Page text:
You just planted your new cryptocoryne (or crypt) plant in the aquarium, and it looks perfect for the first few days. Then you notice that one or two leaves aren’t doing so well. Maybe they are turning yellow-brown, have large gaping holes, or are simply withering away. Soon the whole plant looks as bare as a maple tree in winter. This phenomenon is very common with cryptocorynes and is often called “crypt melt.”
Crypts (and many other live aquatic plants) are very sensitive to major changes in their water, so they respond by absorbing their existing leaves as they adjust to the different conditions. The energy they gain from “consuming” the old leaves allows the crypts to create new roots and leaves that can once again gather nutrients and light in their new environment.
Crypt melt most frequently occurs in newly purchased plants. Commercial farms often produce emersed-grown aquarium plants, where the leaves are in open air and only the roots are covered in water. Leaves are able to access light and carbon dioxide (CO2) more easily from air versus from water, so this method allows plants to grow faster and larger. Growing the plants out of water also protects the leaves from algae growth, pest snails, and fish diseases.
Plant farms grow their aquatic plants with the leaves out of water to encourage faster growth and minimize algae.
When you buy an emersed-grown cryptocoryne and put it fully underwater, the crypt must transition into a submersed-grown plant that is accustomed to absorbing light and CO2 from the water. All the thick, broad, emersed leaves usually melt away, and smaller, thinner, submersed leaves appear in their stead. At Aquarium Co-Op, we try to jumpstart this conversion process for you by giving our crypts plenty of light and CO2 injection before they are sold. However, if you see your cryptocoryne melting after you plant it at home, do not throw it away in the trash. As long as it has healthy roots and is not moved once planted, you should see little shoots popping up within a few weeks. Once you see new growth, make sure the crypt has enough lighting and root tab fertilizer to continue building submersed-grown leaves.
What should I do about the melted leaves? If you see a leaf is clearly melting, cut it off at the base of the stem near the substrate. Rotting leaves can sometimes cause nitrogen spikes or algae growth, so it’s best to remove them unless your clean-up crew members consume the dead leaf first.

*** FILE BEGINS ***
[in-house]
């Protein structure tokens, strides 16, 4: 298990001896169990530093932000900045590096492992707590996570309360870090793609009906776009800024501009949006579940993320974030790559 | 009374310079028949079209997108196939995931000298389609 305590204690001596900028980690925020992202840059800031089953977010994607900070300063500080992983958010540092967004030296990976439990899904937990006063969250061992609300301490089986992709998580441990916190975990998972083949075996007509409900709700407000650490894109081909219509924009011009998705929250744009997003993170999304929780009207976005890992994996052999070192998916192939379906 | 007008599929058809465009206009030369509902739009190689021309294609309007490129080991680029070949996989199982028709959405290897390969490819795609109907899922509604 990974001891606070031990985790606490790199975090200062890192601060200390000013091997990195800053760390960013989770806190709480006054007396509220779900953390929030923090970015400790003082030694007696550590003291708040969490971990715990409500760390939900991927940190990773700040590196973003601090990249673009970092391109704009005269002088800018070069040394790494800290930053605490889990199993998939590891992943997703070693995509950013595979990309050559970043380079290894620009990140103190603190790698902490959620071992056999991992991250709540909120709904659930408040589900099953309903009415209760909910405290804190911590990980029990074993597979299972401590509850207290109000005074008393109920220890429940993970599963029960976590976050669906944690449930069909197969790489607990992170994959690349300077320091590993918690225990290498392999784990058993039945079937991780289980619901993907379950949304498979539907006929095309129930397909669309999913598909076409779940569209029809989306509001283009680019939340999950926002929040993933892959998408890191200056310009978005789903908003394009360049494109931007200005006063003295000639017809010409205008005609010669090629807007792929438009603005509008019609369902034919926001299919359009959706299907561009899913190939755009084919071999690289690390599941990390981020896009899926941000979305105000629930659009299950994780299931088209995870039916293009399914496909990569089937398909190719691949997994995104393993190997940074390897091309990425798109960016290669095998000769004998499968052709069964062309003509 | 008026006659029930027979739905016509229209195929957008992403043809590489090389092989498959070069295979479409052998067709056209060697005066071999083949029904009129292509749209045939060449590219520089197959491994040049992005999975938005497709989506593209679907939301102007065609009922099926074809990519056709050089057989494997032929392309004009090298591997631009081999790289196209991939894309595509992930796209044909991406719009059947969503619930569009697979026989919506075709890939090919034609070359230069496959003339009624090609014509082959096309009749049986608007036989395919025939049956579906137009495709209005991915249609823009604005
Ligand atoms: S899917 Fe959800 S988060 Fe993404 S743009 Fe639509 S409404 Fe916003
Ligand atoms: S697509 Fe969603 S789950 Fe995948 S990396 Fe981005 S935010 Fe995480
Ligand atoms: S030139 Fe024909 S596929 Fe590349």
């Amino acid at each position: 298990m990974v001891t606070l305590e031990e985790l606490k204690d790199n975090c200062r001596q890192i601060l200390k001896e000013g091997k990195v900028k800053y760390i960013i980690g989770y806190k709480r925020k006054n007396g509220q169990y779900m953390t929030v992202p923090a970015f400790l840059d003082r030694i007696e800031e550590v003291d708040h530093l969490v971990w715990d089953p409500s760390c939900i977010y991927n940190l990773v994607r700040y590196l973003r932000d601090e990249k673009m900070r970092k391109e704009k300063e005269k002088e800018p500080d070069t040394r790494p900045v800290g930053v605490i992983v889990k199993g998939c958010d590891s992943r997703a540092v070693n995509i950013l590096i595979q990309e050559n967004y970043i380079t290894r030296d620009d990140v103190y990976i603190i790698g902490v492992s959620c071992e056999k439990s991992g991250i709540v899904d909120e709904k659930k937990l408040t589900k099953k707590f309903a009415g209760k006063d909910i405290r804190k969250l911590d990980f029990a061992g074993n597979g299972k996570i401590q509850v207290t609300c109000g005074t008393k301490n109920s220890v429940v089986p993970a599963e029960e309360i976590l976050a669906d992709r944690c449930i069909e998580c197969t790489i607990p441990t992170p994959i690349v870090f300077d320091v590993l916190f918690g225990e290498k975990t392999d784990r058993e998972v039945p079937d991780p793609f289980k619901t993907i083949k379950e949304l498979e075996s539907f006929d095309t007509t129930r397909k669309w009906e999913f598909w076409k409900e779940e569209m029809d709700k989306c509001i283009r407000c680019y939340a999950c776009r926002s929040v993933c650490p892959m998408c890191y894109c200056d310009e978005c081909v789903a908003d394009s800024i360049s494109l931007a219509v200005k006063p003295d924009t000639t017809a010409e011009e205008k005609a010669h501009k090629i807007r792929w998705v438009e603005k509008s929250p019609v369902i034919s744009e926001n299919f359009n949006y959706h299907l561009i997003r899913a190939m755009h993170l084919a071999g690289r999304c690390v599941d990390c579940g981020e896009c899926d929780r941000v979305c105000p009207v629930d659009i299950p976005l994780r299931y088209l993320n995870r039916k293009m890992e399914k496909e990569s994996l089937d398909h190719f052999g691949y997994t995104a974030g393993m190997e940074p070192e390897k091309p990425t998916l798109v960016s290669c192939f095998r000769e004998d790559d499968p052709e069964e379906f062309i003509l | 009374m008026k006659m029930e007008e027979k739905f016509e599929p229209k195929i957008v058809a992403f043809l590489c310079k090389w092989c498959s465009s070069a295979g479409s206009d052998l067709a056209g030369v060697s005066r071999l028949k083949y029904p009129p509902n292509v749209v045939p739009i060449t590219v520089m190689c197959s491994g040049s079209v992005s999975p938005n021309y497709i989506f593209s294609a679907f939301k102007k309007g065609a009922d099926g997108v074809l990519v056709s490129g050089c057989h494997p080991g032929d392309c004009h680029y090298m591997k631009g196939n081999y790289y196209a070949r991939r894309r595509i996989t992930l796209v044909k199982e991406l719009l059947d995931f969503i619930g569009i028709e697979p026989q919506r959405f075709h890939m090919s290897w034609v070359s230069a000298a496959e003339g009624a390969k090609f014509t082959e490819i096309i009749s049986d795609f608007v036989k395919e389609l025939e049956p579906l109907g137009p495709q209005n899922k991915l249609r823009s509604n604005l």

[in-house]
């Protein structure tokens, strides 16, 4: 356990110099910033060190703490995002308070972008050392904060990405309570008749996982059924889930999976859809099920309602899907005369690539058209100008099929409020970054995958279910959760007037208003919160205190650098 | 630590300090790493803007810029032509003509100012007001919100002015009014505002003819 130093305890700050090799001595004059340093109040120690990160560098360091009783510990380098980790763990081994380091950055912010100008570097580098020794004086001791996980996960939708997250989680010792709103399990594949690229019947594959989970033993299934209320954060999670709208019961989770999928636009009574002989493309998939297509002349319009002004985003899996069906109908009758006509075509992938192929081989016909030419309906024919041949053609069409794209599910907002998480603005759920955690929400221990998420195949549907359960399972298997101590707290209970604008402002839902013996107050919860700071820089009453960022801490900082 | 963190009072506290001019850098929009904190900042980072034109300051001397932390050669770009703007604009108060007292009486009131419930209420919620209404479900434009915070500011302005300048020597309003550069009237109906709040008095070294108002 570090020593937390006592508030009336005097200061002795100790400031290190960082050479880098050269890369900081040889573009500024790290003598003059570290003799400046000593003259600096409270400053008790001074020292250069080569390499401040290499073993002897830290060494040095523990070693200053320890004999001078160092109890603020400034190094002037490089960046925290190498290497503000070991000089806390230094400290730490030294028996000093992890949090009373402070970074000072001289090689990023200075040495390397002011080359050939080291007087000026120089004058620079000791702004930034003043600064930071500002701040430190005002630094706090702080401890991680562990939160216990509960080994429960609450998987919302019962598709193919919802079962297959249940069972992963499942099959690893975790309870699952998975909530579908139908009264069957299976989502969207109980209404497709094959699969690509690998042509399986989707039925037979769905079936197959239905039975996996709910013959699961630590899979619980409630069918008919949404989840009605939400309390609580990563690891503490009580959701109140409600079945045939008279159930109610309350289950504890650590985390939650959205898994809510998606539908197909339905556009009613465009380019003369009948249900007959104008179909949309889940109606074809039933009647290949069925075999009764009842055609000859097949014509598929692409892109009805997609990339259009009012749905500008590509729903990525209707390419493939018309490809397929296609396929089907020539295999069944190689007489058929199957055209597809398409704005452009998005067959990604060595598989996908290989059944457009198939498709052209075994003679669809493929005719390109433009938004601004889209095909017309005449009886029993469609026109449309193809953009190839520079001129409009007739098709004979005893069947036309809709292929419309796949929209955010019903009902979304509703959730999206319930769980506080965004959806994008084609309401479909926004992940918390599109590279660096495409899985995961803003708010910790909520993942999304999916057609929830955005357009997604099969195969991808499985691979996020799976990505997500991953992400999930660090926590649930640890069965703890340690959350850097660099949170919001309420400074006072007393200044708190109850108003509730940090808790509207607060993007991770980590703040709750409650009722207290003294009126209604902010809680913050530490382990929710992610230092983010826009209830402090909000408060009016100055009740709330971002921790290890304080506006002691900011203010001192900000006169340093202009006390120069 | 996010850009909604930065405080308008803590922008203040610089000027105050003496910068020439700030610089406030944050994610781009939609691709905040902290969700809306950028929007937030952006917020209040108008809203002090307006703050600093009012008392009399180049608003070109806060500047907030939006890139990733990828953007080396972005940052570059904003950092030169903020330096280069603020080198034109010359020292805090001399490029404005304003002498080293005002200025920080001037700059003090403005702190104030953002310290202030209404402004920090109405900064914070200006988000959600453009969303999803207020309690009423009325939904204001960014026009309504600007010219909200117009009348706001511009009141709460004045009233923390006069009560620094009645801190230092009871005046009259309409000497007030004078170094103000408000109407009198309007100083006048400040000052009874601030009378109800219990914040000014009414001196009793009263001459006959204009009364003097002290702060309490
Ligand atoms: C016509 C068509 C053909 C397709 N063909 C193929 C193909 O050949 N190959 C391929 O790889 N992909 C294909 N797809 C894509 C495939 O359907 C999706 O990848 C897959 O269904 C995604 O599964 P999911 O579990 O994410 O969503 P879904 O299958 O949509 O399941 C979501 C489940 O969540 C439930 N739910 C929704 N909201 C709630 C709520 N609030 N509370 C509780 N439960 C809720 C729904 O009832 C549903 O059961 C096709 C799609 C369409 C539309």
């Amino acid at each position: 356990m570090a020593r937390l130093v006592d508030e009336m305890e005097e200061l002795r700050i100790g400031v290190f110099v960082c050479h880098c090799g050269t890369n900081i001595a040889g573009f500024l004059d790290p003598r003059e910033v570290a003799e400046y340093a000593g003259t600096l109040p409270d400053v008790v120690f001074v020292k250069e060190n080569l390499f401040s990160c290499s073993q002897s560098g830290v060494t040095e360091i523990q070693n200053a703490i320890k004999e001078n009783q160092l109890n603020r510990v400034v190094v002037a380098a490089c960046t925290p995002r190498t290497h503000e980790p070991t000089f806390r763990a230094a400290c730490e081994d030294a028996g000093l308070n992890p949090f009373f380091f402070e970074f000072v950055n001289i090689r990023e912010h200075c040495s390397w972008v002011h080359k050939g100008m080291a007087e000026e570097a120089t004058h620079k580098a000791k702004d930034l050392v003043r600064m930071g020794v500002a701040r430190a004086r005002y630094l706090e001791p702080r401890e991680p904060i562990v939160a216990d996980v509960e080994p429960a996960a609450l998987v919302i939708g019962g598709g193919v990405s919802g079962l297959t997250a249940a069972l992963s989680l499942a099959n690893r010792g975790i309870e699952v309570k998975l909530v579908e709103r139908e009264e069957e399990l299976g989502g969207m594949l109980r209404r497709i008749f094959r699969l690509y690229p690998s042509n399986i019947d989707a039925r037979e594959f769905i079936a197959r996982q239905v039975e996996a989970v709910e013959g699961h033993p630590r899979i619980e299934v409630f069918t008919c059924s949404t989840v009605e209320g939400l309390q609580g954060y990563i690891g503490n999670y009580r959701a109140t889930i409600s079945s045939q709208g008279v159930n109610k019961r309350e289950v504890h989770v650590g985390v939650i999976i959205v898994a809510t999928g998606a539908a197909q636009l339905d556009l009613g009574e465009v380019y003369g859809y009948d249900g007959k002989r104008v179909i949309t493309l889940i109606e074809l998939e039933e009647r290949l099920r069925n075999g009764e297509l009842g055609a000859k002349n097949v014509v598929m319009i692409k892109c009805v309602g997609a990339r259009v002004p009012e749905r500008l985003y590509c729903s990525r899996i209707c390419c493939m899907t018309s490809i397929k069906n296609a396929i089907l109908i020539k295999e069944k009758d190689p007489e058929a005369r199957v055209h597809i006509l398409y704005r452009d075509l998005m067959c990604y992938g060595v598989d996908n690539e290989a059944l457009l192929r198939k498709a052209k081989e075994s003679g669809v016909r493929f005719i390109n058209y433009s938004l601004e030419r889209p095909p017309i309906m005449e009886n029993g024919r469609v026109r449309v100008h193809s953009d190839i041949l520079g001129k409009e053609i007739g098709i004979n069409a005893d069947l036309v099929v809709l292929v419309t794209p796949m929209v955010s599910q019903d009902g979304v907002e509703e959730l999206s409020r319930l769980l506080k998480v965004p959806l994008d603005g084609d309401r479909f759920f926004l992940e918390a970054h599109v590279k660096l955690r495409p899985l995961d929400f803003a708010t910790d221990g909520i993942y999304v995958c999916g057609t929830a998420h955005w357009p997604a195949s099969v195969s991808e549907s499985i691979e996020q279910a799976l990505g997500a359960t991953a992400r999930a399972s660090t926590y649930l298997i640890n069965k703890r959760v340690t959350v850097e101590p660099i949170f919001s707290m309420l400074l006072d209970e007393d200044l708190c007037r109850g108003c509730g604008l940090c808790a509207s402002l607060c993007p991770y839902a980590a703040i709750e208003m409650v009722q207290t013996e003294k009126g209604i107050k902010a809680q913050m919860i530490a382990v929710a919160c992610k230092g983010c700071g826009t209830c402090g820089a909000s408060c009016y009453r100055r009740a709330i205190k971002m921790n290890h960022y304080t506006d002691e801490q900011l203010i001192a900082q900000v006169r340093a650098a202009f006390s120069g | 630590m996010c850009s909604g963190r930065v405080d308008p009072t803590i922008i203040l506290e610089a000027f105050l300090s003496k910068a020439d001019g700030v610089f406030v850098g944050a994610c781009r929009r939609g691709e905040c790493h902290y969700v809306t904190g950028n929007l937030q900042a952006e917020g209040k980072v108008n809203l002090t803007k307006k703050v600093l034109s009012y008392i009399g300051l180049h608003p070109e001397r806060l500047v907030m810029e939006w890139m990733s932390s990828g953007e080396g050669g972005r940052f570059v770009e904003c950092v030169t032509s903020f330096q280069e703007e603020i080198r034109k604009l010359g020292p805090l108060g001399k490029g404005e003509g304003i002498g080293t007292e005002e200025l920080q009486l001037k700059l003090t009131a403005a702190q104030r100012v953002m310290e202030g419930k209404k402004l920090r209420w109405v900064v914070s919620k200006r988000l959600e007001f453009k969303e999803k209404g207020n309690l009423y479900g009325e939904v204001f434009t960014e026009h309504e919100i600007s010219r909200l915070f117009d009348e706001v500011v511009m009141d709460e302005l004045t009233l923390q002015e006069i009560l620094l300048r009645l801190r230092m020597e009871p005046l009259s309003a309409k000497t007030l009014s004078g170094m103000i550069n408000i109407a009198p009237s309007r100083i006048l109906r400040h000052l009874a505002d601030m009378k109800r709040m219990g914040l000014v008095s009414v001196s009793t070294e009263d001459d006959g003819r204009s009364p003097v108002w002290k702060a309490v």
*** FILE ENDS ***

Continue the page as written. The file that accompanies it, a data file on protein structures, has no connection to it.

The larger, emersed-grown leaves usually melt first, and then smaller, submersed-grown leaves begin sprouting from the substrate.
Sometimes cryptocoryne plants may experience melting seemingly randomly, despite growing well in your fish tank for many months. As mentioned previously, crypts are very susceptible to environmental changes, such as shifts in:
To survive the transition period, you can either prune the leaves one by one as they melt, or you can trim all the leaves back to the substrate. In theory, this latter method makes the crypt focus on making new leaves instead of trying to save the old ones. Keep the aquarium environment as stable as possible, and wait for several weeks to see if the cryptocoryne plants come back. Also, remember that while the crypts are melting or pruned back, your fish tank is more prone to an algae bloom because the crypts are no longer consuming as many nutrients in the water. Consider adding some fast-growing stem plants and floating plants to help minimize algae growth and keep the tank balanced in the interim.
Do not immediately throw away a melted crypt, but rather wait at least three to four weeks to see if the plant will recover and send out new shoots.
To learn how to properly plant your cryptocoryne, read our article on the different techniques here:
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